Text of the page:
It wasn’t Brian Snitker’s fault that he was given a terrible bullpen. It wasn’t Brian Snitker’s fault that Dansby Swanson couldn’t hit sliders. It wasn’t Brian Snitker’s fault that Julio Teheran forgot how to play baseball. It wasn’t Brian Snitker’s fault that Folty sucked, that Bartolo sucked and that Jaime Garcia sucked. It wasn’t his fault that Kemp couldn’t stay healthy.

Is Brian Snitker a terrible manager? He very well may be, and I’ll probably complain about some of his moves during the season. But I’ll reserve serious judgement on the guy until he’s actually given a formidable baseball team.

Towards the end of the season Atlanta Braves fans saw the very beginnings of an influx of young pitching talent with guys like Lucas Sims, Luiz Gohara, Max Fried. Between this type of talent and any newly acquired talent the Braves may get this off-season, perhaps we’ll actually get a logical gauge on whether or not Brian Snitker can manage a baseball team.

Until then, please shut up.

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Could the Braves go after Josh Donaldson?

Former Auburn Tiger, from Pensacola, FL, went to high school in Mobile, brought to Toronto by Alex Anthopoulus. Could it happen? Should it happen? What about Austin Riley? What about Camargo?

It’s the most wonderful time of the year, you knuckleheads. It’s hot take season. And, when it’s hot take season, us baseball fans just can’t contain our hot takes. It’s what we do and it’s what we have done for over a century.

I first heard this idea brought up by the boys over at ChopCast. At first, I thought it was a bit wild. But that was before Alex Anthopoulos was announced as the new GM for the Atlanta Braves.

The notion doesn’t sound so wild anymore.

Let me first say this about Anthoploulus. He’s not perfect and he hasn’t won every trade. But like I said a few podcasts ago, some of the best GMs in baseball win AND lose trades. Anthopoulos has won and lost some trades. He’s probably won more than he’s lost. Plus, his drafting skills seem to be excellent.

Anthopoulos traded some amazing talent for an older R.A. Dickey, but he also traded peanuts for Josh Donaldson and signed Bautista and Encarnacion. And let’s face it – Alex Anthopoulos brought the Blue Jays from being completely irrelevant to being one of the best attended teams in MLB. This being said, could he go after Josh Donaldson?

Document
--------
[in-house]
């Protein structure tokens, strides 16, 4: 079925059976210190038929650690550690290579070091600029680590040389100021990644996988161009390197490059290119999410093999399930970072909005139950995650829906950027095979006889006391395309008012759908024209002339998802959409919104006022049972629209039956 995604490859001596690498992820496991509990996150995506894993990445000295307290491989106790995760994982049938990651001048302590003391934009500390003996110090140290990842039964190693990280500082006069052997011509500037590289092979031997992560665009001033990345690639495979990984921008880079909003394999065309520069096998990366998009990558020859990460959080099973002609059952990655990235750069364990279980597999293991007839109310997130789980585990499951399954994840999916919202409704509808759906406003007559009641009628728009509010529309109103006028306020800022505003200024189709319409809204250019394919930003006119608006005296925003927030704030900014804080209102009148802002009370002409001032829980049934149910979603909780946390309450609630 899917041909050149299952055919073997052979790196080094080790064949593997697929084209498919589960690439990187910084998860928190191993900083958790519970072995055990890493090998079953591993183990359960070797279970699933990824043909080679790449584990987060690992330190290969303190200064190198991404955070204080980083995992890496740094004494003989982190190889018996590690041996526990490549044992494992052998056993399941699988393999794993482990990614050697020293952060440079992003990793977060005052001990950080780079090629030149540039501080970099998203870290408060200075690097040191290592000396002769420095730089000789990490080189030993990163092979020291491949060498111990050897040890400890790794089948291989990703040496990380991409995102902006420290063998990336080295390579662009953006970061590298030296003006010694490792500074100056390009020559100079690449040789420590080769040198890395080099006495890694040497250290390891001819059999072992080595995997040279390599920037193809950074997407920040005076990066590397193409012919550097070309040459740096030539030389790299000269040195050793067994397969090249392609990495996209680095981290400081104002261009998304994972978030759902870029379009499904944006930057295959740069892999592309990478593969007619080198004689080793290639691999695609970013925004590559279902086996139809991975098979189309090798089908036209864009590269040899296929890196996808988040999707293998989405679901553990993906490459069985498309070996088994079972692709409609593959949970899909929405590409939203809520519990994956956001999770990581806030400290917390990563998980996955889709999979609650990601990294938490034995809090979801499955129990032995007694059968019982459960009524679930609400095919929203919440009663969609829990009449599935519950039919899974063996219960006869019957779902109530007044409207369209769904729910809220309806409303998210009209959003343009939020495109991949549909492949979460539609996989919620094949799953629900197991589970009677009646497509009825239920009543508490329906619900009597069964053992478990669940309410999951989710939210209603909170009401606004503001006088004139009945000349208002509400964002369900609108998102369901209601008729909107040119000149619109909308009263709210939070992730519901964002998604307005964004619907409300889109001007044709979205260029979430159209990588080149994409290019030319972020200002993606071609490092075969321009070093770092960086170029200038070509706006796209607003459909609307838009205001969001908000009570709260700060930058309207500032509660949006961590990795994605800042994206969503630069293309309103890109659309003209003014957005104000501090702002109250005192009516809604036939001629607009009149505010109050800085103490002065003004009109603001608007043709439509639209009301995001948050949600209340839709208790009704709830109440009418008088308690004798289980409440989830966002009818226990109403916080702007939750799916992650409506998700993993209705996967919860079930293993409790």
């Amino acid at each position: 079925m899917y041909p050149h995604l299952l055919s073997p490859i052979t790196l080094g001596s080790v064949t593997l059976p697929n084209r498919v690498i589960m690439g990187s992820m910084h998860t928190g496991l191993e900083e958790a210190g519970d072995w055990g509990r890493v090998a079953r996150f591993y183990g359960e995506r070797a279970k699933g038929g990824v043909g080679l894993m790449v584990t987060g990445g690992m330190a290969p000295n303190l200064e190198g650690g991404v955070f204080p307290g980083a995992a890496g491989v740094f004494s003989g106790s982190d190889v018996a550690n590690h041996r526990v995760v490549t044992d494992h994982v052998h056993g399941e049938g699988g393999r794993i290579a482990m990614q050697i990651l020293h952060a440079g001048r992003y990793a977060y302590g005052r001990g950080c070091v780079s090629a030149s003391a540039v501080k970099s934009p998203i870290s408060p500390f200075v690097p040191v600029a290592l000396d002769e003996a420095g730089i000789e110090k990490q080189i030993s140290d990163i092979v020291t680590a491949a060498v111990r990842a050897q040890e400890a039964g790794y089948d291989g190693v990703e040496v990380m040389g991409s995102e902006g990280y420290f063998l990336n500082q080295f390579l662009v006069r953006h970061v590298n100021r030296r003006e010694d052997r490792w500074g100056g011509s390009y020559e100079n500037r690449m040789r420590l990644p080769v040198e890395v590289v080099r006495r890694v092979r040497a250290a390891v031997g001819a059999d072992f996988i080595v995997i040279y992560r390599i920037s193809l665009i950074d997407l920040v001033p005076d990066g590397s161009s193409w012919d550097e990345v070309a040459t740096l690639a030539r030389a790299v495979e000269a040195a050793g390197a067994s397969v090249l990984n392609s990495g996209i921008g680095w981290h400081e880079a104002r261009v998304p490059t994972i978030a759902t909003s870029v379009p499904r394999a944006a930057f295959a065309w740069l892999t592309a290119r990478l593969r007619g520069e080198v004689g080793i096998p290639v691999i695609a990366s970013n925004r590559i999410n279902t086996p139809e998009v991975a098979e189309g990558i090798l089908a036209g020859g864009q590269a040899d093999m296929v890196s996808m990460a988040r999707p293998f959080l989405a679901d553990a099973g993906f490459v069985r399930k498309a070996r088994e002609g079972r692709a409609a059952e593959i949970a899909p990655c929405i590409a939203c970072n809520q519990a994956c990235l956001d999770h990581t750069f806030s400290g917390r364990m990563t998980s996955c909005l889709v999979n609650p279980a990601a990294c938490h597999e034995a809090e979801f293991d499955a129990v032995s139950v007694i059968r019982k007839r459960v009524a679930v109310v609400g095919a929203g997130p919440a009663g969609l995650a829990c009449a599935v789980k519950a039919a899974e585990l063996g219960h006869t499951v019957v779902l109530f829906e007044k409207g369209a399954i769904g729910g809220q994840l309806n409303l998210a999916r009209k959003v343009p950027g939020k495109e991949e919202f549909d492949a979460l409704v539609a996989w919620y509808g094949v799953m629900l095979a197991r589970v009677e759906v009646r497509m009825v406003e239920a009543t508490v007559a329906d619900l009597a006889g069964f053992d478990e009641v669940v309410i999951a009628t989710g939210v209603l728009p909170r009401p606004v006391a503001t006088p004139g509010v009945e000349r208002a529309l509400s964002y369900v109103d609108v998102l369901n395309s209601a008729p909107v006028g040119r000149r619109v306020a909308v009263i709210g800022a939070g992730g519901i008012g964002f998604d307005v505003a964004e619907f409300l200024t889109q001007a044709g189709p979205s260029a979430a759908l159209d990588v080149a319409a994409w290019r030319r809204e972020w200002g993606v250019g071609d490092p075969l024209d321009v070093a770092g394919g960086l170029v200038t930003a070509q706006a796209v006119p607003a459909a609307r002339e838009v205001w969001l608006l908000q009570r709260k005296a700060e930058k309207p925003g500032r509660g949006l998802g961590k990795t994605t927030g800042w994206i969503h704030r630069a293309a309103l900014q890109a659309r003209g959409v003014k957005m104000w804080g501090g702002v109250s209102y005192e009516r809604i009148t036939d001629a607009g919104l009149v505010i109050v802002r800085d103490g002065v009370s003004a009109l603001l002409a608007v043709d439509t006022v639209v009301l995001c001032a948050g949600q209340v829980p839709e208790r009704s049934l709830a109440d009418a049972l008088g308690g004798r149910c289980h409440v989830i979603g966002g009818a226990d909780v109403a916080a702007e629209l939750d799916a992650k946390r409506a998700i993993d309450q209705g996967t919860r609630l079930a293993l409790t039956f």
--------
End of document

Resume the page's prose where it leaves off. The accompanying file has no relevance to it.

But what about Austin Riley?

I think the Atlanta Braves love Austin Riley. In fact, they turned down a Chris Sale trade because the White Sox wanted Austin Riley. Now, that love for Riley could end up being different with a new guy in charge, with no emotional attachment to these players. But even if the Braves love Riley like I believe they do, and despite how great he’s been in the AFL, and in double-A this past season, he’s still at the very least one year away from MLB.

Donaldson could bridge that one-year gap. But he certainly wouldn’t be cheap. 

If Anthopoulos wants to get aggressive, he could go after Donaldson for one year, and then cross the bridge of a possible extension when it gets here. Now, if Anthopoulos deems 2018 as yet another re-building year, then sure, he might not go to such drastic measures getting a guy like Donaldson. I’m a believer in Johan Camargo, and as it sits now, I believe Camargo to be the best third-base option on the team currently. That certainly wouldn’t be the end of the world for the Atlanta Braves.

Whether it’s landing Donaldson or not, I believe Atlanta Braves fans could be in for a wild and interesting ride this off-season. Sometimes it’s a good thing for a new guy (not just any new guy in this case, an extremely qualified new guy) to come in, with no attachment to any players, and do what’s best for the future.

Since 2015 Josh Donaldson has boasted the highest wRC+ (153) and the second most homers (111) among MLB third basemen. This 30-year-old seems to be in the prime of his career. Whether the Blue Jays retain him, or whether he ends up somewhere else, someone will be lucky to have him.

Fun fact about Josh Donaldson – In 2008 this young Cubs catching prospect was traded, along with Matt MurtonEric Patterson and Sean Gallagher, to the Oakland Athletics for Rich Harden and Chad Gaudin. In short, Jim Hendry wasn’t the best general manager the Chicago Cubs ever had.

by Josh Brown (aka @santoniobrown)